Priceless quotes
December 7, 2000 10:38 PM   Subscribe

Priceless quotes from web design clients. "I think this should always be spinning." "I don't think people will be able to focus on the words..." "Make it spin DAMMIT!!" Some of these are downright hilarious.
posted by tomorama (22 comments total)
While a lot of these are totally ludicrous and hilarious, I think some are great examples of web designers being inflexible, unrealistic bastards.

Things like making the site load faster, changing design elements should be a part of the deal. Some designers need to get off of their high horse...
posted by owillis at 11:18 PM on December 7, 2000

>I think some are great examples of web designers being
>inflexible, unrealistic bastards

Hear, hear. Educating clients about design and the realities of the medium is all part of the job. The adversarial attitude many industry "professionals" have with their clients is absurd and ultimately self-defeating.
posted by jkottke at 11:39 PM on December 7, 2000

True, you need to flex. After all, you're the one being paid. It's the client's site, you need to come to a clear understanding with each other in order to work together effectively. But I can still feel my heart sink when someone insists on putting in those cool bright yellow 3d stars, the ones that spin and glow. On top of neon green.But that discussion still has to be one of the funniest things I've read in a while.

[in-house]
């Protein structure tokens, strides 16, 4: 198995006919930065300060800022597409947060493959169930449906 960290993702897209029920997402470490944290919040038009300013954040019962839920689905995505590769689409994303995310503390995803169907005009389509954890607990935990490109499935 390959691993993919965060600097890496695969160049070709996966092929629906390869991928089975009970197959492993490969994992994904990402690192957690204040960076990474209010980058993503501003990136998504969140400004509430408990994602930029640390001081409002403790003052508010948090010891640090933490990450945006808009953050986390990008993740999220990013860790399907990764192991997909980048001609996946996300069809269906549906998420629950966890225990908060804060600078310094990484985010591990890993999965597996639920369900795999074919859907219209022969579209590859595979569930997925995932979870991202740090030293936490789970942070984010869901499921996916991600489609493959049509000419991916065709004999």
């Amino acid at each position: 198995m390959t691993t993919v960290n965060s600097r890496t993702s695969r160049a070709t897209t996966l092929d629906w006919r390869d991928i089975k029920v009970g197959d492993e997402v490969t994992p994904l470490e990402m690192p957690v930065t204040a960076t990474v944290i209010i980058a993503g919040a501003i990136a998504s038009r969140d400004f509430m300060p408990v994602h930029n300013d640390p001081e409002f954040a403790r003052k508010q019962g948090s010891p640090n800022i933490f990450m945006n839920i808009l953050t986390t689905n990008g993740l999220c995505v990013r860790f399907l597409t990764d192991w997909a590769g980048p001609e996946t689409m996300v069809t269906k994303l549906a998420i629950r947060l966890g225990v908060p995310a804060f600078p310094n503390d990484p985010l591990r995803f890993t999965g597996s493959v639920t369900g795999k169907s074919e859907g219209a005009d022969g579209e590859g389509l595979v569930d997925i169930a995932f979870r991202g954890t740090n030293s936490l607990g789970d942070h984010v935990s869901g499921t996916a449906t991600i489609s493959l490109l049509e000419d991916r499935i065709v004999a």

posted by tomorama at 12:42 AM on December 8, 2000

I guess it's all a matter of people dropping their "I'm the designer damnit. I know everything and you are illiterate." attitude.
posted by tomorama at 12:44 AM on December 8, 2000

Makes me wonder if that hifalutin' attitude is endemic to the job. (By "the job" I mean not just web designers, but pretty much any gig that has a technical nature and involves interaction with less knowledgeable clients). I work in tech support, and I often find a tone of superiority and/or condescension creeping into my voice, almost despite myself.

I think those of us who have these positions should make a concerted effort not to be snide when dealing with the less knowledgeable. We all started somewhere.
posted by Optamystic at 12:59 AM on December 8, 2000

My experience in the web/multimedia world makes me want to empathize with everyone: graphos, customers, techos...even sales! (but not accounts).

It's a stinking sweatshop industry.

graphos - overworked, creative, naive, prima donnas
techos - overworked, smart, grumpy, narrow, elitist trolls
sales - overworked, naive, stressed, flighty bullshit artists
customers - overcharged, ignorant, unreasonable victims
accounts - totally useless blood sucking parasites

posted by lagado at 2:56 AM on December 8, 2000

My experience of working with a particularly narky bunch of developers (outsourced; I'm their client) leads me to believe that, often, the only way I can get anything done is to confess complete and total ignorance, and ritually humiliate myself by begging them to help me. I have done this time and time again. I have sent off countless e-mails pleading with them to keep me informed of progress, and to let me know if something cannot be done and why it cannot be done, so that I can try and come up with a reasonable alternative. I never hear anything from them, and they will not return my phone calls.